Re-evaluating the medical services in colonial Madras: the subordinate perspectives (1880-1935)
Bio: Arnab is a final year PhD candidate at the University of York. His doctoral research is funded by the Wellcome Trust and is titled ‘Medical transformation in Madras Presidency: military and civilian perspectives (1880-1935)’. His thesis focuses mainly on understanding the colonial medical scenario through the eyes and activities of the different medical services active in Madras during the period. For his thesis, he has done extensive research in the UK, India and also in the Rockefeller archives. His wider research interests include public health, health policies in the context of gender and military in South Asia and elsewhere.
Abstract: The historiography of Western medicine in colonial India has predominantly been analysed from the perspectives of the elite services – the Indian Medical Service (IMS) and their recruits. These group of people, principally Europeans, were entrusted with the health of British troops, officials and the Europeans living in colonial India. Later on, wealthy Indians were also brought under their ambit in exchange for large sums of money. Unfortunately, perceiving colonial medical practices through the lens of the IMS has remained inadequate to provide a nuanced understanding of the role played by Indians in the semi-urban and rural areas of colonial India.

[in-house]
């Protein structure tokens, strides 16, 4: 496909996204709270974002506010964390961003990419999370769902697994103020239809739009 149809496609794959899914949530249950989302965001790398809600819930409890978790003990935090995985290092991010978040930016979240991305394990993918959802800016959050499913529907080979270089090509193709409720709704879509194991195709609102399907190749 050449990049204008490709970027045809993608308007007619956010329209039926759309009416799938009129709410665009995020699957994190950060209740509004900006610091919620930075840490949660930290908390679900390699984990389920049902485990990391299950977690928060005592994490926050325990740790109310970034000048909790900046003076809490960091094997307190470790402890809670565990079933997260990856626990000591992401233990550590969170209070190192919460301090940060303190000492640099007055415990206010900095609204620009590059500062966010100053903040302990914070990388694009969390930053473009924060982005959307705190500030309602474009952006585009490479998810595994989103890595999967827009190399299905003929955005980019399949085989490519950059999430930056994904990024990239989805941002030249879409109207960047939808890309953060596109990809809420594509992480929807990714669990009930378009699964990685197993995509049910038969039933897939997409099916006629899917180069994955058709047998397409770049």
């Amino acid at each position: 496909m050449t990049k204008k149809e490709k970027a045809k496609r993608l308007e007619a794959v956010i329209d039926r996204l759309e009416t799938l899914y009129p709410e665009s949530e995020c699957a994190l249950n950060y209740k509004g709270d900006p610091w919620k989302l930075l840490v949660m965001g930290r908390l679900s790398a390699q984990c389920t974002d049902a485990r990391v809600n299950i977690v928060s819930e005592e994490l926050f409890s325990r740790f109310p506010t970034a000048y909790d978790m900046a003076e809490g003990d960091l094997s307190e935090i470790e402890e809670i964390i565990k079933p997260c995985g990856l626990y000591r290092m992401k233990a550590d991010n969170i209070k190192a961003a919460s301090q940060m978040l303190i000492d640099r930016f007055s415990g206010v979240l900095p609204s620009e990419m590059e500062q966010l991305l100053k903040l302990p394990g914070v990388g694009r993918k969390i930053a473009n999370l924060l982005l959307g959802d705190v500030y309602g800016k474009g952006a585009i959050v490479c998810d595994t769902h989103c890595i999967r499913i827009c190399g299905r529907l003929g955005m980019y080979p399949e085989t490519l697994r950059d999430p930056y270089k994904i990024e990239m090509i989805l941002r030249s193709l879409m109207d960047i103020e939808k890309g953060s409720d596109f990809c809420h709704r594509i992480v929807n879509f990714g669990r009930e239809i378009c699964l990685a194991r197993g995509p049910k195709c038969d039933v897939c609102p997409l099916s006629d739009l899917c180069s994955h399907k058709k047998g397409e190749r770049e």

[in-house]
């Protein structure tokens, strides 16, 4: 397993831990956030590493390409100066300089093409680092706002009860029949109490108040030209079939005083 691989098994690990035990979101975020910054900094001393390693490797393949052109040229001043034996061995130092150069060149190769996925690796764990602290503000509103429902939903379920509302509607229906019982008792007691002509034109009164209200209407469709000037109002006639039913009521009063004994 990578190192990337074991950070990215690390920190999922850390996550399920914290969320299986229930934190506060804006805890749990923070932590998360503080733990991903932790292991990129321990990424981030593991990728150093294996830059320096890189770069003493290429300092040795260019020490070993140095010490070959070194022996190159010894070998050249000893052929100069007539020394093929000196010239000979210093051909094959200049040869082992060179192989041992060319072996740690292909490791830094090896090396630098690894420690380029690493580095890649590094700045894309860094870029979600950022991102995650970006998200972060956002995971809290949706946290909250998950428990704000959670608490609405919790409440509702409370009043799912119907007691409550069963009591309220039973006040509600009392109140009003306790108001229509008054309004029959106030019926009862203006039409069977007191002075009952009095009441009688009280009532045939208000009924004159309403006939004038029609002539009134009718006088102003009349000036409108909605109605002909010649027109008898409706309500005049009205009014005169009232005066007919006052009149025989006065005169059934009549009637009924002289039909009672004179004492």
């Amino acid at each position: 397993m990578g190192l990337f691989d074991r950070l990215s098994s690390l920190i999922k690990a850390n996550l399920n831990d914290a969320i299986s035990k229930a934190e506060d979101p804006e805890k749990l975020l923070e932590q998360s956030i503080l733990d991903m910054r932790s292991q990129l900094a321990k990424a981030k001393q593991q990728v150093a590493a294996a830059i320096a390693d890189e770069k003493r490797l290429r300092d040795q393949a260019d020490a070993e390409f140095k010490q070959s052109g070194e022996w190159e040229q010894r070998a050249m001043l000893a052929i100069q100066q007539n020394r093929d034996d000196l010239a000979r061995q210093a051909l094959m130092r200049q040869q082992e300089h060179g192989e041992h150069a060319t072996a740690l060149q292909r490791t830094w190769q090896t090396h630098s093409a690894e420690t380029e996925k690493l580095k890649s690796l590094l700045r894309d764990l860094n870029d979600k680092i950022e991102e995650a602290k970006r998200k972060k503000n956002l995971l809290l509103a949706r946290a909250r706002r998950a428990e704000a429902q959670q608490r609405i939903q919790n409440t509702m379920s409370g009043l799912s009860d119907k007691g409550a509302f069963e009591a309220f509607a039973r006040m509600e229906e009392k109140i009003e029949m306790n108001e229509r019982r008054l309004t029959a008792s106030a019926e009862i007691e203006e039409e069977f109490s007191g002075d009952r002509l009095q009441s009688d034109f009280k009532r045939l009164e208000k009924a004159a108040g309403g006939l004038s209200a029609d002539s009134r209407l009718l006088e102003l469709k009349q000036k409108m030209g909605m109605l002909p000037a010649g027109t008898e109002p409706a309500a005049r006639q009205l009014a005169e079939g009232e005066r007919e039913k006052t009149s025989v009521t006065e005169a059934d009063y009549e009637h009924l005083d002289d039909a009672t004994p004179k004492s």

This paper seeks to examine the contributions of local administration and the role played by the subordinate medical services in the diffusion of Western medical traditions among Indians. The paper uses the Madras Presidency as its case study and argues that hegemony worked in diverse ways among different groups in the province. This will shift the urban-centric focus and examine mostly the rural parts of the Presidency – the district hospitals and dispensaries located in the districts, taluks and villages. The paper intends to flesh out the changes in the Madras medical administration from the late nineteenth century until 1935 to argue how the subordinates were the ones controlling the local medical services, and thus pulling the strings of medical administration in the Presidency. Analysing this will demonstrate the uniqueness of Madras and how it disseminated Western medical care among locals. This will also, I hope, in the future open up new areas of research in understanding health care in other colonial contexts.